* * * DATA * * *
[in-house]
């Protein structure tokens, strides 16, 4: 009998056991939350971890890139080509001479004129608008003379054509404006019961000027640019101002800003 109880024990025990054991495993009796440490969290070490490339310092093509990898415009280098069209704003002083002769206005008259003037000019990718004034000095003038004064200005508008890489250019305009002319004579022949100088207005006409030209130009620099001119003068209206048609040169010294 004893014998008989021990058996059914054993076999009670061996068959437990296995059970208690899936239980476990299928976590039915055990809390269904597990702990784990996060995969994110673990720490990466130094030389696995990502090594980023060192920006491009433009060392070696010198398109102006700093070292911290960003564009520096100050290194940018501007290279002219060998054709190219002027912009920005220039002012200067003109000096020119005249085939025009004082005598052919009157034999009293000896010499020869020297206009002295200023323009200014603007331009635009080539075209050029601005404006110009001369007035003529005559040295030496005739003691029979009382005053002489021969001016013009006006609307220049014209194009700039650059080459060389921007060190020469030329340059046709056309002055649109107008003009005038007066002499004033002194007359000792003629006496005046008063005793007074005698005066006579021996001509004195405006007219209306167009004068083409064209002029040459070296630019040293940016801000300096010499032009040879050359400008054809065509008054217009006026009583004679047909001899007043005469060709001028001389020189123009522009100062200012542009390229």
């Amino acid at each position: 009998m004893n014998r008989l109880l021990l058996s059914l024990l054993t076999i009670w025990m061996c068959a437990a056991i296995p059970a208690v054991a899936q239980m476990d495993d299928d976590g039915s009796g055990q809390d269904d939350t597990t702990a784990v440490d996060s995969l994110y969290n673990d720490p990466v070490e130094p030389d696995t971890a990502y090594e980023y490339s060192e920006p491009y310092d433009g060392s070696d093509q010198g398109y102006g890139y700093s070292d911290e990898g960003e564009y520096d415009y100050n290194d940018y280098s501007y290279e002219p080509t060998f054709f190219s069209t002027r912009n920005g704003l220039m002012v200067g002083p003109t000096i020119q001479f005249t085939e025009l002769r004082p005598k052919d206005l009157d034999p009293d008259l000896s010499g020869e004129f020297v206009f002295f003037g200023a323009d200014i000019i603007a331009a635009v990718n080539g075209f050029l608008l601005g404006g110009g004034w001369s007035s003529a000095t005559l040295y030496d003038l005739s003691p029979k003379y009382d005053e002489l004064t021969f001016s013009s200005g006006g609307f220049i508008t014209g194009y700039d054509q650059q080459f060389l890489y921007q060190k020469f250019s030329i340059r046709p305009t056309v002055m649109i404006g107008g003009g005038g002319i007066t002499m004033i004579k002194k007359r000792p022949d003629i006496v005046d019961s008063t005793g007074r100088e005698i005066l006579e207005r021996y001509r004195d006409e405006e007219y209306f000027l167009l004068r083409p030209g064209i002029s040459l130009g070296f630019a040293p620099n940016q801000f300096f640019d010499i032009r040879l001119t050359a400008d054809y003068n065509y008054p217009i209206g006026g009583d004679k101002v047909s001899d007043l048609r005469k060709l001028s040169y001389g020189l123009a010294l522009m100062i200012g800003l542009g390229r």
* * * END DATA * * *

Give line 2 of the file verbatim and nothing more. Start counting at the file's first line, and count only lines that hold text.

């Protein structure tokens, strides 16, 4: 009998056991939350971890890139080509001479004129608008003379054509404006019961000027640019101002800003 109880024990025990054991495993009796440490969290070490490339310092093509990898415009280098069209704003002083002769206005008259003037000019990718004034000095003038004064200005508008890489250019305009002319004579022949100088207005006409030209130009620099001119003068209206048609040169010294 004893014998008989021990058996059914054993076999009670061996068959437990296995059970208690899936239980476990299928976590039915055990809390269904597990702990784990996060995969994110673990720490990466130094030389696995990502090594980023060192920006491009433009060392070696010198398109102006700093070292911290960003564009520096100050290194940018501007290279002219060998054709190219002027912009920005220039002012200067003109000096020119005249085939025009004082005598052919009157034999009293000896010499020869020297206009002295200023323009200014603007331009635009080539075209050029601005404006110009001369007035003529005559040295030496005739003691029979009382005053002489021969001016013009006006609307220049014209194009700039650059080459060389921007060190020469030329340059046709056309002055649109107008003009005038007066002499004033002194007359000792003629006496005046008063005793007074005698005066006579021996001509004195405006007219209306167009004068083409064209002029040459070296630019040293940016801000300096010499032009040879050359400008054809065509008054217009006026009583004679047909001899007043005469060709001028001389020189123009522009100062200012542009390229």